What to Expect from Sectoral Trading: A US-China example
Title: What to Expect from Sectoral Trading: A US-China example
Citation: Climate Change Economics, 2011, 2, 1, 9-26
Series/Number: [Loyola de Palacio Energy Policy Programme]
ISSN: 2010-0078; 2010-0086
In the recent United Nations Framework Convention on Climate Change (UNFCCC) negotiations, sectoral trading was proposed to encourage early action and spur investment in low carbon technologies in developing countries. This mechanism involves including a sector from one or more nations in an international cap-and-trade system. We analyze trade in carbon permits between the Chinese electricity sector and a US economy-wide cap-and-trade program using the MIT Emissions Prediction and Policy Analysis (EPPA) model. In 2030, the US purchases permits valued at $42 billion from China, which represents 46% of its capped emissions. In China, sectoral trading increases the price of electricity and reduces aggregate electricity generation, especially from coal. However, sectoral trading induces only moderate increases in generation from nuclear and renewables. We also observe increases in emission from other sectors. In the US, the availability of cheap emissions permits reduces the cost of climate policy and increases electricity generation.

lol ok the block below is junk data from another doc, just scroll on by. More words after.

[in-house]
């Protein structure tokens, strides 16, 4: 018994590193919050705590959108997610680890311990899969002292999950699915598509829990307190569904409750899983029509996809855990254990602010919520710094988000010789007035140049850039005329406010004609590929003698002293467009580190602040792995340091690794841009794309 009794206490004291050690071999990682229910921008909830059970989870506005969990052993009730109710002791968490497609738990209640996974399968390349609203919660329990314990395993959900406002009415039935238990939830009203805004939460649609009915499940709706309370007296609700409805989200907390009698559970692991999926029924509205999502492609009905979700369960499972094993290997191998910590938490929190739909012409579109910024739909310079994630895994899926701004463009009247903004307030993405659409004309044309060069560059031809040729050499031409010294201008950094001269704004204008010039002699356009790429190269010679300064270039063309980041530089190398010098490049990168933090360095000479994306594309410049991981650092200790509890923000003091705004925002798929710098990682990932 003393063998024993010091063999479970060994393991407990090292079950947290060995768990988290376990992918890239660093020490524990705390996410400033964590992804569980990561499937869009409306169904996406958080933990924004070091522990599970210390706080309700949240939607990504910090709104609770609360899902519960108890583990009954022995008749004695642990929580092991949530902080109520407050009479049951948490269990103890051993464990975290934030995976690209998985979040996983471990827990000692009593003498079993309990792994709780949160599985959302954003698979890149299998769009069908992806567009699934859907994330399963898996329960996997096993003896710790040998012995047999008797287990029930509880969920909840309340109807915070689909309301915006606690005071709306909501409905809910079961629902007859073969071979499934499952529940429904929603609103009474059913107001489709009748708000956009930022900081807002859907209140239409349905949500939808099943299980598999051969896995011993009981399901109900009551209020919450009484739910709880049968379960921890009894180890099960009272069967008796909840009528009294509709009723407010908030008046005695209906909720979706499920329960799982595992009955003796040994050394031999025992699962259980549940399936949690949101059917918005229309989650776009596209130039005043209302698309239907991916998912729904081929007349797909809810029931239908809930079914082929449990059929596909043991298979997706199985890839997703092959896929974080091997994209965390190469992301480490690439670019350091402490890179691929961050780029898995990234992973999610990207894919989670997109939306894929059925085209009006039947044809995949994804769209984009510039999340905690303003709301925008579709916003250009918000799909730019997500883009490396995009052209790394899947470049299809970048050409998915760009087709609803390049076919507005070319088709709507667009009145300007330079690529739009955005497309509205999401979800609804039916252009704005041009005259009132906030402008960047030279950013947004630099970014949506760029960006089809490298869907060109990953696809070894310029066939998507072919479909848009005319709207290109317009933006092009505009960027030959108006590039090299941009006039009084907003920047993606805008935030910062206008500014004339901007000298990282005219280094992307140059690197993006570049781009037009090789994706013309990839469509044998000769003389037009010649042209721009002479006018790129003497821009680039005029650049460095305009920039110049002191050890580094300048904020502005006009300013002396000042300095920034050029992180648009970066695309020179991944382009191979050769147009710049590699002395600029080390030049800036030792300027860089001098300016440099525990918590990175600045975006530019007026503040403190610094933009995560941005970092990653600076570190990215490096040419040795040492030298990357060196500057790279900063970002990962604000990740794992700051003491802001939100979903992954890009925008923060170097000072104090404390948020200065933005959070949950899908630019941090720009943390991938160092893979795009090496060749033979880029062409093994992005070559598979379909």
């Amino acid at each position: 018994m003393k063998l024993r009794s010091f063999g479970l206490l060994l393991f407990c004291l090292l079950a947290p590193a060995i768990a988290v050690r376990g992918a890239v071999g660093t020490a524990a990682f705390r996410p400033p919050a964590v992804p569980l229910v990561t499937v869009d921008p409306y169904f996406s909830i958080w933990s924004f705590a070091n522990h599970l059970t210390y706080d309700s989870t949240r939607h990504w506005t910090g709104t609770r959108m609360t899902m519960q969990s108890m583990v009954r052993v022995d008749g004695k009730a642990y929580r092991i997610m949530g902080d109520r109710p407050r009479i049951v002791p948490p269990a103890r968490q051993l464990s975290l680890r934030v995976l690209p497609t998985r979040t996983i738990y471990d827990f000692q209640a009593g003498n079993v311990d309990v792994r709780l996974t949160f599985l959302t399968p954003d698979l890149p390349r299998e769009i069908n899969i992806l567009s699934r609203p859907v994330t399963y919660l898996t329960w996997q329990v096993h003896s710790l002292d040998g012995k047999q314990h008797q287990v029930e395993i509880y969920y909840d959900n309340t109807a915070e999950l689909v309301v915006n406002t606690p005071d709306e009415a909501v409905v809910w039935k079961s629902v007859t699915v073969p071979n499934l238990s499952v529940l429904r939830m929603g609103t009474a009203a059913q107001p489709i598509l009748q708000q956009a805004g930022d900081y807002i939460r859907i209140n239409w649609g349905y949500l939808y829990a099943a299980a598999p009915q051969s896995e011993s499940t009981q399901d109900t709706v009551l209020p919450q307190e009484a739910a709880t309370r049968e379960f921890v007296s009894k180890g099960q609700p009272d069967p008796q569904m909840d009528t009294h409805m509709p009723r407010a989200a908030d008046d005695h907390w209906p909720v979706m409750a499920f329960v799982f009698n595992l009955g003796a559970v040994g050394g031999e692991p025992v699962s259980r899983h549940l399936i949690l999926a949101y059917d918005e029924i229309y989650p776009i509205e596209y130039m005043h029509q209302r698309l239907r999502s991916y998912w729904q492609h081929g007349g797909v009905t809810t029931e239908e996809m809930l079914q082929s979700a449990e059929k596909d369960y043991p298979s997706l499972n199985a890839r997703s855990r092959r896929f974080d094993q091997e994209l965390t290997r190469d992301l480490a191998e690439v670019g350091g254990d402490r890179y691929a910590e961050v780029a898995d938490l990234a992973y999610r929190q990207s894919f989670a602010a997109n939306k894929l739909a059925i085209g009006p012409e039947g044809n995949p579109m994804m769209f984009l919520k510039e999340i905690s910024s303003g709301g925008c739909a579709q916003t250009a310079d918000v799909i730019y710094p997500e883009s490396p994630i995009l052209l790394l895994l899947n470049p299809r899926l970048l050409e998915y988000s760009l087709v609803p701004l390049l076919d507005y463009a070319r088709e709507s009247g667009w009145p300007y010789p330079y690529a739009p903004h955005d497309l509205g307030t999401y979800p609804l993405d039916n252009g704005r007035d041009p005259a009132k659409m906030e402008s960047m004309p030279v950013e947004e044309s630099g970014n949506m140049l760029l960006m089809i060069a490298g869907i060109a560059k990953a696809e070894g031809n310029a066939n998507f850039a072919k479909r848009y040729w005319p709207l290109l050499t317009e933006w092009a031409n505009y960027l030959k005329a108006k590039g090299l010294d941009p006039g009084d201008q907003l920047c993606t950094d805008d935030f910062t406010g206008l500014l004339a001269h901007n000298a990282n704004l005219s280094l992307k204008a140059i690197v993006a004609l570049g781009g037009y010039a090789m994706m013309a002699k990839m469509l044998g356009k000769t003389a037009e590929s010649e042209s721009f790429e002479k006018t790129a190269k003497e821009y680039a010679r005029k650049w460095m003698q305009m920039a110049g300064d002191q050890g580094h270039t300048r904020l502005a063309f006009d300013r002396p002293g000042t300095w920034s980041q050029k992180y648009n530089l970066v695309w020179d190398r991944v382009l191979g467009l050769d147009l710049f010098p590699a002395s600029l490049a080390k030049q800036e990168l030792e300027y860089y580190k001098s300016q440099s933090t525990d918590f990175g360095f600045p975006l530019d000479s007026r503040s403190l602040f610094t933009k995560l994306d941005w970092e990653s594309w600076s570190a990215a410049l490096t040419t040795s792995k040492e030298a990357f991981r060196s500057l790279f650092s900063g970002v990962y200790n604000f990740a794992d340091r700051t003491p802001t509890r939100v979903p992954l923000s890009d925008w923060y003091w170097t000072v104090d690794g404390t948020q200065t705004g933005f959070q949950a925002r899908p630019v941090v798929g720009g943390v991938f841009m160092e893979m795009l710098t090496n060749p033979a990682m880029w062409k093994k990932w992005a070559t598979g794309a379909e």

This publication is based on research carried out in the frame work of the Loyola de Palacio Energy Policy Programme of the Robert Schuman Centre for Advanced Studies, European University Institute.
Type of Access: openAccess
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